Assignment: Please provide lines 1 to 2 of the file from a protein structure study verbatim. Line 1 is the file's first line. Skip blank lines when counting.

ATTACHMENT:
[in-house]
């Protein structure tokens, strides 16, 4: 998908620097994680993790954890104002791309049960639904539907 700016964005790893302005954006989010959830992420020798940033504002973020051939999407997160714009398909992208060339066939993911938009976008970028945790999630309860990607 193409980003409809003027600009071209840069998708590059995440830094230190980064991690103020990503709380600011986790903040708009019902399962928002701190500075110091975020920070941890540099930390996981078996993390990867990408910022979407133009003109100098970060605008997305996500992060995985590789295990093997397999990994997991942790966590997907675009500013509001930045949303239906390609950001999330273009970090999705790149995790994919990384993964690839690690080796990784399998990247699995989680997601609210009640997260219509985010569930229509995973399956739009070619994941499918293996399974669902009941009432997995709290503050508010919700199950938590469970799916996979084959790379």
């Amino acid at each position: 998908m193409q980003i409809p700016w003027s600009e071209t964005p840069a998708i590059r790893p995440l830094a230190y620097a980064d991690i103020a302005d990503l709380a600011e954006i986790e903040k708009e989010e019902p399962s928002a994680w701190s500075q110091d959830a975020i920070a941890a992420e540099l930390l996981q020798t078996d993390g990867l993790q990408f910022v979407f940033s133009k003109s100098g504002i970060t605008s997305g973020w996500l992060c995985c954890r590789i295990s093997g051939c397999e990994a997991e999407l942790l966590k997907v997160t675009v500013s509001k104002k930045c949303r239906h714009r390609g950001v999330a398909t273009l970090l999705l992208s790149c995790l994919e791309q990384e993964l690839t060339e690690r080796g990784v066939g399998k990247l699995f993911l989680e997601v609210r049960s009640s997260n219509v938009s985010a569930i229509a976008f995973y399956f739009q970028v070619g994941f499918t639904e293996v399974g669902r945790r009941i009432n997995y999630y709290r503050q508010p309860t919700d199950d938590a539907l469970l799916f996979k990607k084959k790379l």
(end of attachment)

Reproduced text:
[in-house]
């Protein structure tokens, strides 16, 4: 998908620097994680993790954890104002791309049960639904539907 700016964005790893302005954006989010959830992420020798940033504002973020051939999407997160714009398909992208060339066939993911938009976008970028945790999630309860990607 193409980003409809003027600009071209840069998708590059995440830094230190980064991690103020990503709380600011986790903040708009019902399962928002701190500075110091975020920070941890540099930390996981078996993390990867990408910022979407133009003109100098970060605008997305996500992060995985590789295990093997397999990994997991942790966590997907675009500013509001930045949303239906390609950001999330273009970090999705790149995790994919990384993964690839690690080796990784399998990247699995989680997601609210009640997260219509985010569930229509995973399956739009070619994941499918293996399974669902009941009432997995709290503050508010919700199950938590469970799916996979084959790379």